# IFERROR Function

Returns the first value if it isn’t an error, otherwise returns the second value.
Sample Usage
Syntax
IFERROR(
• value
• value_if_error
)
• value
The value, typically a formula, to test for an error.
• value_if_error
The value or formula to return if the first value results in an error.
Usage Notes
• This function does not suppress errors caused by improperly constructed formulas.
• This is similar to nesting the ISERROR function within an IF function; however, with IFERROR you don't have to retype or re-evaluate the expression.

Examples

This example references the following sheet information:

Row #

Clothing Item

Item Number

Price Per Unit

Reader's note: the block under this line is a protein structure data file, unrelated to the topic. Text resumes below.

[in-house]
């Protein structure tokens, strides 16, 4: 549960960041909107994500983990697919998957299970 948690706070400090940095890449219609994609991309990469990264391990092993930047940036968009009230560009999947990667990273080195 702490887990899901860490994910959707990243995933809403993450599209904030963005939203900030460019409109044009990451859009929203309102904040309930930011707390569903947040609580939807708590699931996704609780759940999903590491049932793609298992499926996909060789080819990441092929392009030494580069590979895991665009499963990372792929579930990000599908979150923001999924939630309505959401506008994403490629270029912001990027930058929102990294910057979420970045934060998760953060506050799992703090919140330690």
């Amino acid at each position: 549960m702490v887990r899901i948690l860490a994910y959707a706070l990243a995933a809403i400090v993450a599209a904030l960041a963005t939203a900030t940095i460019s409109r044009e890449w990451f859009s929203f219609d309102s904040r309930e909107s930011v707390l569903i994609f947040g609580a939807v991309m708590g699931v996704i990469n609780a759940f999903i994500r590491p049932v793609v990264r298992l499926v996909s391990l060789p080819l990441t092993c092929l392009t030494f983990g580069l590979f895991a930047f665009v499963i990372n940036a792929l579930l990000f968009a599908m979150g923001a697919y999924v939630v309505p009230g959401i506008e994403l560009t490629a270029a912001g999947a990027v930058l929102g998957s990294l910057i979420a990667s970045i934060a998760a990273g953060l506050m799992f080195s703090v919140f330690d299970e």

Ship Date

1

T-Shirt

C001

\$15.00

03/05/19

2

Pants

C002

\$35.50

03/20/19

3

Jacket

C003

\$200.00

02/27/19

4

Jacket

C003

#DIVIDE BY ZERO

02/27/19

Given the table above, here are some examples of using IFERROR in a sheet:

Formula

Description

Result

=IFERROR(SUM([Price Per Unit]:[Price Per Unit]), "There is an Error in Price")

SUM the “Price Per Unit” column, if there is an error produce the value "There is an Error in Price".

There is an Error in Price

=COUNTIF([Ship Date]:[Ship Date], IFERROR(MONTH(@cell) = 3, " "))

COUNT the values in the “Ship Date” column, if the month’s cell value equals 3 (March), If there is an error in the criteria produce a blank value.

Row 2 and 3 of the Ship Date column meet the criteria.

2

=IFERROR(VLOOKUP("Jacket", [Clothing Item]:[Item Number], 2, false), " ")

Look up the value “Jacket” in the “Clothing Item” column, if found, produce the value in the “Item Number” column. If there is an error, such as a #No Match, produce a blank value.

C003